Sunday, September 9, 2018

Sentimental Sunday: Sandusky Library 1901 Glass Floor Commemorative Paperweight

When the Sandusky Library opened to the public in 1901, one of the special features of the new library was the glass floor in the library stacks. Since the building was built before electricity was in use, the glass floor allowed light from the gas lamps to extend to the lowest level of the library building. During the Sandusky Library's major renovation and addition project, from 2001 to 2003, several sections of the original glass floor were cut, polished, and engraved, and sold at the Library's Gift Shop (no longer in operation.)

Recently, at a celebration of one of those special "decade" birthdays, my co-workers gave me a gift of a Sandusky Library 1901 Glass Floor Commemorative Paperweight. It was paperweight number 69, to remember the first year I began working at the Sandusky Library, in 1969. I can still recall so vividly recall the excellent mentoring I received from Miss McCann, Miss Fievet, Mrs. Boylan, Mrs. Doyle, Miss Miller, Mrs. Gosser, Mrs. Kuemmel, Mrs. Schropp, Mrs. Smith, and so many other library staff members in those early days. Even now, I am still continuing to learn, under the leadership of several outstanding librarians. This is a gift I will treasure always! Thanks, my library family!

Saturday, September 1, 2018

Mrs. Amelia Holland Marshall, 1817-1901

According to a brief obituary which appeared in the Firelands Pioneer, Amelia Holland was born in County Galway, Ireland. She came to the U.S. in 1823 with her parents, and they settled in Sandusky, Ohio. In 1835 Amelia Holland married William Marshall. They had a large family of seven children. Mrs. Amelia Holland Marshall died on September 1, 1901, She was buried in Sandusky's Oakland Cemetery.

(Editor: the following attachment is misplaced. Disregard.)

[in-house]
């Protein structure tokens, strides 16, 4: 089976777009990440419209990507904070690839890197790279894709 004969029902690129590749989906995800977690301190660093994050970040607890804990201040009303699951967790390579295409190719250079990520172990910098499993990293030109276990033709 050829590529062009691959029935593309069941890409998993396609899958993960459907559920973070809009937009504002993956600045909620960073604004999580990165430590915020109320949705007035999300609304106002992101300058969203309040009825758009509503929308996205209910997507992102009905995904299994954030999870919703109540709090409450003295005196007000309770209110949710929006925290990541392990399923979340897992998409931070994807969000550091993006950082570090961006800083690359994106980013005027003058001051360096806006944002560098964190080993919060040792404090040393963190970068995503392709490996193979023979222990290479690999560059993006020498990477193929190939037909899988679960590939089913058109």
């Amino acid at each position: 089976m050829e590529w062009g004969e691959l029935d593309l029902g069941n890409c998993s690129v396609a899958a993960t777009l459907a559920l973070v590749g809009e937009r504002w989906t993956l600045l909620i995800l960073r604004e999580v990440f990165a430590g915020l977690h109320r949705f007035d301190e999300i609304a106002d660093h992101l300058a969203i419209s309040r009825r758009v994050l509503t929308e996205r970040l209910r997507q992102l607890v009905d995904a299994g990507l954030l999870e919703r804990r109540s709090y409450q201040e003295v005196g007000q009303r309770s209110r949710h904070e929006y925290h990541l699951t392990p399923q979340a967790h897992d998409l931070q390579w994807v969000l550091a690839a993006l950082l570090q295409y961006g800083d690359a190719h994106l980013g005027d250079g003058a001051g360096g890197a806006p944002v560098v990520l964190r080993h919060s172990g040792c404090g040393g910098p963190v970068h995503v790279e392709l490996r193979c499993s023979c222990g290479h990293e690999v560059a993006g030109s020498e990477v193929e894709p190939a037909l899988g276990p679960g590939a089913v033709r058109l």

Monday, August 20, 2018

Mrs. Electa Hutchins, 1844-1897

Electa Hutchins was born  Electa Ruggles. According to U.S. Census records, she was born in Ohio in 1844. On July 25, 1861, Electa Ruggles married John Beaver. This marriage ended, though it is not clear if it was by divorce or death. On March 23, 1865, Electa Beaver married Charles Hutchins. In 1880, Electa Hutchins resided on Market Street in Sandusky, Erie County, Ohio. She had a husband and son, both named Charles. Her daughter was named Dora. The elder Charles Hutchins worked for the U.S. Express Company. The younger Charles Hutchins was most likely Electa's son from her first marriage. It appears that after Electa remarried, her son took on the surname of his stepfather. Mrs. Electa Hutchins died on August 19, 1897. This tombstone at Sandusky's Oakland Cemetery clearly states that Electa was the mother of Charles L. Hutchins. Rest in peace Electa.

Saturday, August 11, 2018

SNGF: Ancestors in the Social Security Death Index

Randy at Genea-Musings has challenged us to learn about ancestors who are listed in the Social Security Death Index. Here are my findings:

My father, Paul Orshoski (1927-1985)  is listed, but my mother, Joyce Parker Orshoski (1931-2010)  is not. My parents are pictured below in a wedding picture from 1950.

The names of Dad's parents, Steve Orshoski (1905-1971) and Emma Yeager Orshoski (1906-1979) are found in the Social Security Death Index. My paternal grandparents are pictured below, shortly before or after they were married.

The name of Grandpa Steve Orshoski's father, Joseph Orshoski (1885-1976) is also found in the Social Security Death Index. Joseph Orshoski, who is my great grandfather, is pictured below with his second wife, Julia Orshoski.